Potentially dangerous asteroid to fly by Earth on January 26


A potentially hazardous asteroid, at least 20 times the size of the Chelyabinsk meteorite, will approach the Earth on January 26. The rock is expected to fly by at a distance of 1.2 million kilometers.

AFP/NASA

The asteroid, named 2004 BL86 by scientists, is estimated to be between 440-1,000 meters in diameter. 1.2 million kilometers is approximately three times the distance from the Earth to the Moon.

According to astronomers, there is no threat of the object colliding with our planet. The Goldstone Observatory, located in California’s Mojave Desert, will observe the asteroid during its approach.

2004 BL86 was discovered on January 30, 2004, by the Lincoln Near-Earth Asteroid Research (LINEAR), responsible for the majority of asteroid discoveries from 1998 until 2005, when it was overtaken by the Catalina Sky Survey (CSS). As of mid-September 2011, LINEAR had detected some 231,082 new objects, of which at least 2,423 were near-Earth asteroids and 279 comets.

A space object is considered potentially dangerous if it crosses the Earth’s orbit at a distance of less than 0.05 AU (approximately 19.5 distances from the Earth to the Moon), and if its diameter exceeds 100-150 meters. Objects of this size are large enough to cause unprecedented destruction, or generate a mammoth tsunami in case they fall into the ocean.

When a meteorite burst above the city of Chelyabinsk in February 2013, the impact was estimated to be equivalent to 440-500 kilotons of TNT. But the Chelyabinsk meteorite was relatively small, about 17 meters in diameter. It disintegrated with a blast at an altitude of over 20 kilometers.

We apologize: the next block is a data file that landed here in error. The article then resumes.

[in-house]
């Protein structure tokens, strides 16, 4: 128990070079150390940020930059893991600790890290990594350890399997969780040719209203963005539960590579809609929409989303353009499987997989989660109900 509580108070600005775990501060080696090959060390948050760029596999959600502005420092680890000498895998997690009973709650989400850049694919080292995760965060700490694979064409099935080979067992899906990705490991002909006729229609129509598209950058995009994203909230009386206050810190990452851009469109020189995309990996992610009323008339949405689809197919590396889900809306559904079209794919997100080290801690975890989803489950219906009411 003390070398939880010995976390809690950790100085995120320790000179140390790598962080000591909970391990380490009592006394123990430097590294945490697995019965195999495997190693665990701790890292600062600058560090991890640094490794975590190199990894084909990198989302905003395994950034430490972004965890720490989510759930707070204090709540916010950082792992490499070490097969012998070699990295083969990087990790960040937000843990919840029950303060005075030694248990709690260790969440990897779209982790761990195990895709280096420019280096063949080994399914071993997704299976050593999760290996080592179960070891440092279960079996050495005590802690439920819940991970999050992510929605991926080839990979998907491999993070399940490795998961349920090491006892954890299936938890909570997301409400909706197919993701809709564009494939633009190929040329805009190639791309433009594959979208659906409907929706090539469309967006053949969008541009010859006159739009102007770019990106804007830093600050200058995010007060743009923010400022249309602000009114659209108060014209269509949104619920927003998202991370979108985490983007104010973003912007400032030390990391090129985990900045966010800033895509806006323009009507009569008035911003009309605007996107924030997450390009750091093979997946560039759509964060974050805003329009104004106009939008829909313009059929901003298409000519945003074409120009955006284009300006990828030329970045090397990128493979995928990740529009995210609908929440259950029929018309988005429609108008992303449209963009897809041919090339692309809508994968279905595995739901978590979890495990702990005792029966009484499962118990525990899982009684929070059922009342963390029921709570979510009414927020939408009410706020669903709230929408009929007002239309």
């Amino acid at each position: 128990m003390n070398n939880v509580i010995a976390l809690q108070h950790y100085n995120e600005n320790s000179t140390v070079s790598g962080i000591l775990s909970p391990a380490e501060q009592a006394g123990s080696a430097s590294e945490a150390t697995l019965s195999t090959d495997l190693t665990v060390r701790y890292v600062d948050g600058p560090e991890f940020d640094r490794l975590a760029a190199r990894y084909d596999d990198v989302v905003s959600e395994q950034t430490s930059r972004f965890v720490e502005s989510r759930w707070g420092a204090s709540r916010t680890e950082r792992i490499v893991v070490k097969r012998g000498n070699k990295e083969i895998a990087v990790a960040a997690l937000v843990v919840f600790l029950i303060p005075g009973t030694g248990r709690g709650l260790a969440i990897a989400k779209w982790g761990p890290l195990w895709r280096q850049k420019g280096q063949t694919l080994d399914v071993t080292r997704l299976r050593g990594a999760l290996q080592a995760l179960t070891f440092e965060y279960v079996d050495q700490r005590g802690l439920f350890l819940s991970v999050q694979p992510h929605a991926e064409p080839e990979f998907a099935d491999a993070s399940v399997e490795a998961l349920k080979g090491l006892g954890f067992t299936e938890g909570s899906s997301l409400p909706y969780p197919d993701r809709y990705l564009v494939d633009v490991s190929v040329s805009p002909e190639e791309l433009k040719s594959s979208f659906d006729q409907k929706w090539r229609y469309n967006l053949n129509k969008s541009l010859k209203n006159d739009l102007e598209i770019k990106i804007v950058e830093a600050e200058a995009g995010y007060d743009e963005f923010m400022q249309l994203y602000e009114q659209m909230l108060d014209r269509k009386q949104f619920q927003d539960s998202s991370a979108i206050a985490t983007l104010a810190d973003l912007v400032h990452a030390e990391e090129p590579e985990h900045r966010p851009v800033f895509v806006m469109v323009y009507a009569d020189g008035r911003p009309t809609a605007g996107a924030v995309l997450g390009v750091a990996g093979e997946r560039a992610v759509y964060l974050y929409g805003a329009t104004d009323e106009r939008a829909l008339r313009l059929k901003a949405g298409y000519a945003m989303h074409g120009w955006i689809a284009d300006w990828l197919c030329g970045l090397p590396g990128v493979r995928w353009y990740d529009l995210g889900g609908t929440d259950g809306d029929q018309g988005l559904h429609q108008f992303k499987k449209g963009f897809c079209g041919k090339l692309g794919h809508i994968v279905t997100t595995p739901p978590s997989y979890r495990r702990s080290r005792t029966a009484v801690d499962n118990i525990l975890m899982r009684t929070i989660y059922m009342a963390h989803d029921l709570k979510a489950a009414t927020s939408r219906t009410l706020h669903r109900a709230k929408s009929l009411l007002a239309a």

First study results of Russian Chelyabinsk meteor published.


The meteor that exploded over Chelyabinsk, Russia in February 2013 was “a wake-up call,” according to a University of California, Davis scientist who participated in analyzing the event. The work is published November 7, 2013 in the journal Science by an international team of researchers. “If humanity does not want to go the way of the dinosaurs, we need to study an event like this in detail,” said Qing-Zhu Yin, professor in the Department of Earth and Planetary Sciences at UC Davis.

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Chelyabinsk was the largest meteoroid strike since the Tunguska event of 1908, and thanks to modern technology from consumer video cameras to advanced laboratory techniques, provides an unprecedented opportunity to study such an event, the authors note.

The Chelyabinsk meteorite belongs to the most common type of meteorite, an “ordinary chondrite.” If a catastrophic meteorite strike were to occur in the future, it would most likely be an object of this type, Yin said.

The team was led by Olga Popova of the Russian Academy of Sciences in Moscow, and by NASA Ames and SETI Institute meteor astronomer Peter Jenniskens, and included 57 other researchers from nine countries.

“Our goal was to understand all circumstances that resulted in the damaging shock wave that sent over 1200 people to hospitals in the Chelyabinsk Oblast area that day,” said Jenniskens. The explosion was equivalent to about 600 thousand tons of TNT, 150 times bigger than the 2012 Sutter’s Mill meteorite in California.

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Based on viewing angles from videos of the fireball, the team calculated that the meteoroid entered Earth’s atmosphere at just over 19 kilometers per second, slightly faster than had previously been reported.